would include all constitutionally viable status options. The 
     action taken by the President of the United States shows that 
     the plebiscite designed by the preceding government 
     administration lacks legitimacy or credibility before the 
     government of the United States of America.
       In light of the history of imposed and exclusionary 
     plebiscites that only attest to our people's division with 
     regard to this issue, it is necessary to inform the President 
     and the Congress of the United States about the true results 
     of the plebiscite held on November 6, 2012.
     Be it resolved by the Legislative Assembly of Puerto Rico:
       Section 1.--To inform the President and the Congress of the 
     United States about the results of the plebiscite held on 
     November 6, 2012, and support the request of the President of 
     the United States of America for the Congress to appropriate 
     $2.5 million to the State Elections Commission for a 
     federally-sponsored plebiscite, after conducting the 
     appropriate voter education campaign, which incorporates all 
     options, including the enhanced Commonwealth, based on the 
     principles of fairness and equality; to authorize the 
     disbursement of funds; and for other purposes.
       Section 2.--The results of the 2012 plebiscite were the 
     following: in the first question, which asked voters whether 
     or not Puerto Rico should continue to have its current form 
     of political status, the ``NO'' option received fifty-three 
     point nine percent (53.9%) of the votes cast, whereas the 
     ``YES'' option received forty-six percent (46%). The results 
     of the second question, which asked voters to choose from the 
     options that did not included the current status, were the 
     following: the statehood option received forty-four point 
     four percent (44.4%) of the votes cast (834,191); the 
     ``sovereign free associated state'' received twenty-four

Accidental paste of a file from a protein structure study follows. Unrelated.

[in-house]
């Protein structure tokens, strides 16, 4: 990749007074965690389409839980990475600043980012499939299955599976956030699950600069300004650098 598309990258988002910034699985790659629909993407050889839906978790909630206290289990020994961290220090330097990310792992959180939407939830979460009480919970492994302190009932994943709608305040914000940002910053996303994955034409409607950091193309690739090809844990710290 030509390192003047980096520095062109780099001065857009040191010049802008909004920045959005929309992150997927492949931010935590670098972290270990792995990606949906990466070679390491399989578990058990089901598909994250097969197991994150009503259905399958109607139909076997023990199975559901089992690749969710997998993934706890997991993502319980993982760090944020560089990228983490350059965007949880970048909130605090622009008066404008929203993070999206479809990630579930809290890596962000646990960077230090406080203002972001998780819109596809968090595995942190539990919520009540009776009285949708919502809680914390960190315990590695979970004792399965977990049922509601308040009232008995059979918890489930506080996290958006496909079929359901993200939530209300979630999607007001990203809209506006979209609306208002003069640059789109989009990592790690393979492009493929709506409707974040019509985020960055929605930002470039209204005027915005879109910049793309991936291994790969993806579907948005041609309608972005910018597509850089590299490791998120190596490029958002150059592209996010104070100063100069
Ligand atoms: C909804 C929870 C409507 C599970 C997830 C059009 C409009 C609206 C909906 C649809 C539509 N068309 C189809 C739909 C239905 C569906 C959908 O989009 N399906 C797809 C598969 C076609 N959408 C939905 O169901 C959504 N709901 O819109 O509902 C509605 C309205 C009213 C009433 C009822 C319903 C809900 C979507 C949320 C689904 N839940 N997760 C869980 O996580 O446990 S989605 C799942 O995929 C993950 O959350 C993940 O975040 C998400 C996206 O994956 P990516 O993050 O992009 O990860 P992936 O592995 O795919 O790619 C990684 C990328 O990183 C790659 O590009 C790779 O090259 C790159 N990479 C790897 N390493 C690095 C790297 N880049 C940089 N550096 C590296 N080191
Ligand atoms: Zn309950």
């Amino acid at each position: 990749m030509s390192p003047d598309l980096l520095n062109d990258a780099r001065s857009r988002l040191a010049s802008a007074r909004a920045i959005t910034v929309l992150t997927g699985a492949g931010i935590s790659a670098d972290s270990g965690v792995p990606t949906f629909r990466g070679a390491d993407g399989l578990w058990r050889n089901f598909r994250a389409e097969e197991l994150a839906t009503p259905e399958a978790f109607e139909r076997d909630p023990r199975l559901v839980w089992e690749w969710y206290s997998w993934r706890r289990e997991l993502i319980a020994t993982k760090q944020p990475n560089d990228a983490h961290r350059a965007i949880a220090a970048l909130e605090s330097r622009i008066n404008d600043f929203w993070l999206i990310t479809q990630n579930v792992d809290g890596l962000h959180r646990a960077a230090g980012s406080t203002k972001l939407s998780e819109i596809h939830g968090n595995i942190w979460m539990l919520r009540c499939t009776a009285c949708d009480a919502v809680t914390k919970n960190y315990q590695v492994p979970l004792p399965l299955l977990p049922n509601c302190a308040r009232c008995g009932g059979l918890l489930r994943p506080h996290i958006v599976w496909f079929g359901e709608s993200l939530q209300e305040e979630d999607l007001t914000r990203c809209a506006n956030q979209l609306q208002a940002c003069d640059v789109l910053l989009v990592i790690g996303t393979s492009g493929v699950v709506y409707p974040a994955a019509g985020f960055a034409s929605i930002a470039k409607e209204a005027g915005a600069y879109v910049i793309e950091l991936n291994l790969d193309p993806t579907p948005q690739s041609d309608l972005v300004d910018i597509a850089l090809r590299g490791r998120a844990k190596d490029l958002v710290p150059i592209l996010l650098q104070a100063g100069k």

point three percent (24.3%) of the votes east (454,768); the 
     independence option received four percent (4%) of the votes 
     cast (74,895), and blank ballots accounted for twenty-six 
     point five percent (26.5%) of the votes cast (498,604).
       Section 3.--The foregoing shows that the representations 
     made before the United States Congress stating that the 
     statehood option was favored by the majority of Puerto 
     Ricans, does not accurately reflect the results of the 
     plebiscite on Puerto Rico's status held on November 6, 2012.
       Section 4.--A copy of this Concurrent Resolution shall be 
     delivered to the President, the Vice President, and the 
     Secretary of State of the United States, to all the Members 
     of the 113th United States Congress, as well as to all 
     pertinent government and nongovernmental organizations, human 
     rights organizations, and the local, national, and 
     international media, among others.
       Section 5.--A certified copy of this Concurrent Resolution 
     shall be translated into English and delivered by the 
     Secretary of the Senate and the Clerk of the House of 
     Representatives of Puerto Rico to the members of the United 
     States Congress.
       Section 6.--This Concurrent Resolution shall take effect 
     immediately after its approval.
       In witness whereof we hereunto sign and affix the Seal of 
     the Senate and the House of Representatives of Puerto Rico. 
     Issued this Tuesday, 14th of May of 2013, at our offices at 
     the Capitol Building, San Juan, Puerto Rico.
                                           Eduardo Bhatia-Gautier,
                                              President of Senate.
                                          Jaime R. Perello-Borras,
     Speaker of House of Representatives.

                          ____________________